Wide Bay hospital jobs set to face the axe
A STORM is brewing across hospitals in the Wide Bay region as nurses say at least 15 jobs could be cut under proposed changes.
The alarm has been raised by the Queensland Nurses Union, which says the clinical governance structure is set to be altered and set back hospitals by 10 years.
Last night, Wide Bay Hospital and Health Service chief executive officer Adrian Pennington would not confirm or deny jobs would be lost, but said that there was a proposal which could alter roles and enable staff to "multi-skill".
He said that part of this was to develop a clinical audit department.
Queensland Nurses Union regional officer Vicki Smyth: "A lot of the (clinical governance) jobs, like the patient safety roles, were implemented and expanded as a direct result of the reviews that took place after the Patel dramas.
"Nurses are really concerned that this new model will reverse all the good work that has been done through the clinical governance unit."
She said up to 15 jobs would go.
"Thirteen equivalent staff which equates to 15 people at least whose jobs have been cut." She said.
Mr Pennington said the proposed changes were not about getting rid of the clinical governance unit but designing a new structure that improved the current system.
"The proposal looks at making the clinical governance team stream-based, not task-based,' he said.
"This is not being driven by the need to find savings or reduce staff numbers."
Mr Pennington said the new structure would allow for multi-skilled individuals to be trained in different fields within the hospital to ensure continuity.
"The volume of work won't be any different - it will just be more focused on a specialty," he said.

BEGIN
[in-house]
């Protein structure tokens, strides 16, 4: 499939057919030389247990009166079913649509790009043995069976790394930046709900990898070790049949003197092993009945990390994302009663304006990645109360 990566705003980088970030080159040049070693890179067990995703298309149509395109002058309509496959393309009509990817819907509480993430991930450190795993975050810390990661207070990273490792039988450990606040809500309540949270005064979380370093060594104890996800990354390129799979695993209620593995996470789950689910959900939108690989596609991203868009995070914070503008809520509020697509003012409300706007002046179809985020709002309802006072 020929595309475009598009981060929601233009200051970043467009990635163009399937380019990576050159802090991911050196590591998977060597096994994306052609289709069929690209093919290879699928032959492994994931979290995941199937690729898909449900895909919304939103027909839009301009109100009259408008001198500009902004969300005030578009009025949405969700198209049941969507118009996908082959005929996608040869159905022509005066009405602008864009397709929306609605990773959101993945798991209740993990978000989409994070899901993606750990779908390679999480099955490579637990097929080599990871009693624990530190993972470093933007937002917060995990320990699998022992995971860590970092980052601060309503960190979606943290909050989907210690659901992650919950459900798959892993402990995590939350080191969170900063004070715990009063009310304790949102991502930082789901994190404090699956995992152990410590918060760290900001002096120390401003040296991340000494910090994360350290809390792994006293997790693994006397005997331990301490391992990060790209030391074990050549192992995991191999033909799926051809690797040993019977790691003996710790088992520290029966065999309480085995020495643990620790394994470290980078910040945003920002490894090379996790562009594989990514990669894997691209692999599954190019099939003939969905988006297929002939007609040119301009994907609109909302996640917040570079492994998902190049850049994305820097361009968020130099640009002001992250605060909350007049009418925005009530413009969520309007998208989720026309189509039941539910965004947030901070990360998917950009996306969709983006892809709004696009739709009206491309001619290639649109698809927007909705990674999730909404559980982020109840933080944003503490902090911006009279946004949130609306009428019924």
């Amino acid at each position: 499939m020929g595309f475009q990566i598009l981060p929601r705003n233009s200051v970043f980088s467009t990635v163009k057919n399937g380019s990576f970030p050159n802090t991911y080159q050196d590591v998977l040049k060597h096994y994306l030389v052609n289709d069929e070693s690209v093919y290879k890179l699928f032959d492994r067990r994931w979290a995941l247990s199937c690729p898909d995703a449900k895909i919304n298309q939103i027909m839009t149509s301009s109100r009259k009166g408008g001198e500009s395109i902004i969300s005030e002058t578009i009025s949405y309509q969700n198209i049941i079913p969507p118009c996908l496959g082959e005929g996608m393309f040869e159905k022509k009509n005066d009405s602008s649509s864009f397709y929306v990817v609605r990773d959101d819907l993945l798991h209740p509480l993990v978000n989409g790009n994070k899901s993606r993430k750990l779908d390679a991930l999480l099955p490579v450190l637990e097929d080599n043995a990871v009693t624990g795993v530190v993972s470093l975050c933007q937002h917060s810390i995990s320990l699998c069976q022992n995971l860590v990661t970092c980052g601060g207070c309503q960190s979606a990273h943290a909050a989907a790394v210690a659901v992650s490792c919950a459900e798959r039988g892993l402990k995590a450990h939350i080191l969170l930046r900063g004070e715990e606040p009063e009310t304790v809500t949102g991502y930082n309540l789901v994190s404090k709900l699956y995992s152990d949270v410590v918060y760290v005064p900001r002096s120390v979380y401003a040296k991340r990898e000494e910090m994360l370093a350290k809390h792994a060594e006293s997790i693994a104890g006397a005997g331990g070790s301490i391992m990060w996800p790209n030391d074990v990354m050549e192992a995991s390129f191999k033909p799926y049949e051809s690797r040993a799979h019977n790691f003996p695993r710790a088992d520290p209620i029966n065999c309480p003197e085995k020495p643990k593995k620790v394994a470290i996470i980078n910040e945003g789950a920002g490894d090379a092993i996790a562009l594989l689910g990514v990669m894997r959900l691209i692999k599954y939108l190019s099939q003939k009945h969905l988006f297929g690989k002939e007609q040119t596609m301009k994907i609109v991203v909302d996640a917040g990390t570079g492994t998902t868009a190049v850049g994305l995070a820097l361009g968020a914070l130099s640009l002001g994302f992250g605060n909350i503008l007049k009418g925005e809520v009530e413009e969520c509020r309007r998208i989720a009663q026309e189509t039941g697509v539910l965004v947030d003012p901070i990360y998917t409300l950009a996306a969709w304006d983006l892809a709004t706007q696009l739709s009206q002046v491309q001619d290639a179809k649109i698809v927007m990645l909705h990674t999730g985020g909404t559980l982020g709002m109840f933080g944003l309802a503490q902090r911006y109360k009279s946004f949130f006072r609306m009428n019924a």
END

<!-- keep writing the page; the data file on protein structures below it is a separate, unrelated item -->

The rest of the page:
Ms Smyth disagreed.
"A lot of the work will be put back on the nursing staff in the wards," she said.
"So a greater workload means a greater risk of something getting missed because there is not that overarching specialist person watching what needs to be done."
Ms Smyth said further staff cuts were expected to be made in operational services including areas such as cleaners, orderlies and caterers.
Mr Pennington said: "We are reviewing all departments within the organization and looking to see whether we can work in other ways."
He said staff had been actively involved in the process and proposals signed off by department heads.
"As such, we feel any changes introduced will be supported by staff."
The news follows recent revelations of proposals to change Eidsvold Hospital operations, and to privatise the Home and Community Care (HACC) services.
ABOUT 15 jobs are set to be cut across hospitals in the Wide Bay region with potentially more to go.
Queensland Nurses Union regional organiser Vicki Smyth said the jobs to be cut were specialist roles including patient liaison and quality management roles which would have the adverse affect of putting more pressure back on nurses.
"Nurses are concerned this new model puts the health service back 10 years," she said.
More to come.